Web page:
The First Sunday of Advent Reflection

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Advent is an ancient celebration designed to help prepare the heart for the anniversary of Jesus’ birth. German worshippers introduced the advent wreath in the 16th century. Each of the four candles on the Advent wreath symbolizes a special meaning. The first candle is the candle of hope while the other three symbolize love, joy and peace. Therefore, our focus will be on the biblical meaning of hope. As Christians, we have every reason to be hopeful about our future, despite COVID, doomed businesses and anything else the world might throw our way.

If you take the Old Testament back to Hebrew, then you find four different words for hope. One is “yakhal.” Noah showed this type of hope as he waited for the floodwaters to recede after it stopped raining. At its most basic level, “yakhai:” means to remain in eager anticipation.

The very first advent wreath may have been invented by a German school administrator who was tired of answering the question, “How long is it to Christmas?” He took a large wheel from a cart and drilled 30 holes in it. Then, he put a candle in each hole. Four of the candles were a different color than the rest to symbolize Sundays. Each day, he held a ceremony to light the candles, with a new candle being lit each day. The children had a concrete answer that was easy to understand about how long they had to eagerly wait until Christmas.

We do not have a concrete answer on how long we must wait for Christ to come to take us home, but those who answer the call to be part of Christ’s family must have that same spirit of eager anticipation while waiting.

Stand Firm in Eager Anticipation
“Yakhal” is always used as a verb, and you can translate its meaning to stand firm in eager anticipation. The New Testament repeats this same theme many times, including:

  • Ephesian 6:11 – Put on the whole armour of God, that ye may be able to stand against the wiles of the devil.
  • 1 Corinthians 15:58 – Therefore, my beloved brethren, be ye stedfast, unmoveable, always abounding in the work of the Lord, forasmuch as ye know that your labour is not in vain in the Lord.
  • Philippians 4:1- Therefore, my brethren dearly beloved and longed for, my joy and crown, so stand fast in the Lord, my dearly beloved.

Tied to God With an Unbreakable Cord
The second Hebrew word for hope in the Old Testament is “qavah.” While the meaning is very similar, in “yakhal,” this word means that in this life, we are tied to God with an unbreakable chord as soon as we become his child. Picture a rappeler going up the side of a steep mountain on a safety rope. The rappeler’s faith must be entirely in the belayer. Just like the rappeler, the Christian must trust entirely in God.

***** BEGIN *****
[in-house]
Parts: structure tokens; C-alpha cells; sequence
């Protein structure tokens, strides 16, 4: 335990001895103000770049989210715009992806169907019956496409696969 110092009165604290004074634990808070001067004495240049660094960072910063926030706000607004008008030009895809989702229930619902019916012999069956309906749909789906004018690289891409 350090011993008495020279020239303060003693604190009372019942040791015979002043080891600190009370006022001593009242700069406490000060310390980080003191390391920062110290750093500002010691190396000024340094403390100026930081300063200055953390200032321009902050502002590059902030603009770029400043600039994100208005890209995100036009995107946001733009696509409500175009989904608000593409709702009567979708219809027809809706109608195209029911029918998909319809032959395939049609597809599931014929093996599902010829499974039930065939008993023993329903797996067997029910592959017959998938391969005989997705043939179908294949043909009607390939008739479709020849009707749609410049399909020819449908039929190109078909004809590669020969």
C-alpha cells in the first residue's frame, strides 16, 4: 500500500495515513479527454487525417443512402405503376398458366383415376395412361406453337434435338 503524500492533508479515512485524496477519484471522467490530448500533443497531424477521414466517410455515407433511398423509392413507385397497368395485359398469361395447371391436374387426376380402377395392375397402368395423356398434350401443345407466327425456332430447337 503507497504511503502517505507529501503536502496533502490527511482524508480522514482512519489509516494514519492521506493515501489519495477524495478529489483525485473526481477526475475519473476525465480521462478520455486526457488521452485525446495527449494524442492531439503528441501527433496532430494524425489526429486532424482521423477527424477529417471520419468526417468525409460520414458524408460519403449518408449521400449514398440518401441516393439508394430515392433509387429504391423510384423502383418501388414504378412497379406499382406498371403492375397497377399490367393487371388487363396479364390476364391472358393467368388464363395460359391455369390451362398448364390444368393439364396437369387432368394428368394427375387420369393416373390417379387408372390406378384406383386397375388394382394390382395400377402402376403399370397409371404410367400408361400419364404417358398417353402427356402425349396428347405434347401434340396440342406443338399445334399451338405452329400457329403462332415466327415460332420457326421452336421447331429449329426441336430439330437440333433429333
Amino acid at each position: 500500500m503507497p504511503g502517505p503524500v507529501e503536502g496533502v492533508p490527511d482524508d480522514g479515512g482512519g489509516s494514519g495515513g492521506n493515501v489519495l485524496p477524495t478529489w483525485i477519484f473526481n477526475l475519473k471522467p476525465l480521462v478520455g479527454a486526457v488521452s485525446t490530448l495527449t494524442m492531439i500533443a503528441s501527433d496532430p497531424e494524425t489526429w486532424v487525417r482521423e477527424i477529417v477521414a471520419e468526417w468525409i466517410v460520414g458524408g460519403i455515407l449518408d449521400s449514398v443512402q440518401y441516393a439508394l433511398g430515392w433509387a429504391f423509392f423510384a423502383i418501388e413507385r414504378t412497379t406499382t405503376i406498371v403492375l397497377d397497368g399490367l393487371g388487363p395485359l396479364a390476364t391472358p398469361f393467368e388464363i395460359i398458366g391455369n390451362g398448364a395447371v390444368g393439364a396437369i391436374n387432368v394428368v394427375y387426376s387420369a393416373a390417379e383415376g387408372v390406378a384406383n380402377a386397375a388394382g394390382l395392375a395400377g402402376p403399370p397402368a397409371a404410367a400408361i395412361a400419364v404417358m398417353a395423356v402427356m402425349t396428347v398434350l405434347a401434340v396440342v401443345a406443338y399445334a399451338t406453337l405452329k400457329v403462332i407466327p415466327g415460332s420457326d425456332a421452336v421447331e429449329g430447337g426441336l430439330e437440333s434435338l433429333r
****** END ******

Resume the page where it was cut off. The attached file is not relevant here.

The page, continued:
When Micah proclaims in Micah 5, Jesus would be the one to bring peace and salvation to the world who had long hoped for an earthly savior. This same idea is repeated numerous times in the New Testament, including when John the Baptist asks Jesus if he is the one that he has been “qavahing” for. Jesus answers that he is by quoting Isaiah 61:1 when he says, “The Spirit of the Lord God is upon me; because the Lord hath anointed me to preach good tidings unto the meek; he hath sent me to bind up the brokenhearted, to proclaim liberty to the captives, and the opening of the prison to them that are bound;”

As Christians worldwide light the first advent candle, they are eagerly waiting for the second coming of Christ. It is joyful anticipation because Christians know that the chord tying them to their eternal home cannot be broken. In the meantime, they must wait with hope for that day.

Many optimists in the world are not Christians. They have a baseless hope that things will be better sometime in the future. Since God is the same yesterday, today and tomorrow, Christians can stand on God’s promises that he can do now and in the future what he has done in the past. Read Revelations and get excited because God wins the struggle in the long term, and the chord always remains unbroken.

As you look at the hope candle, this Advent season reflect on all the reasons that you can be hopeful, even if man tries to report differently. Your faith ties you to the one and only victorious God with a chord that no one can break. Allow the Holy Spirit to help you stand firm with an unshakable hope for what tomorrow brings.

Dear God, we thank you for the gift of Jesus, who was born in a manger and died on the cross and rose again so that we could have eternal hope. Thank you for helping us understand that your love for us is so incredibly strong that you formed an unbreakable chord between you and us. Thank you for the gift of hope that surpasses all understanding. Please help us to stand steadfast in eager hope for things that are to come. Amen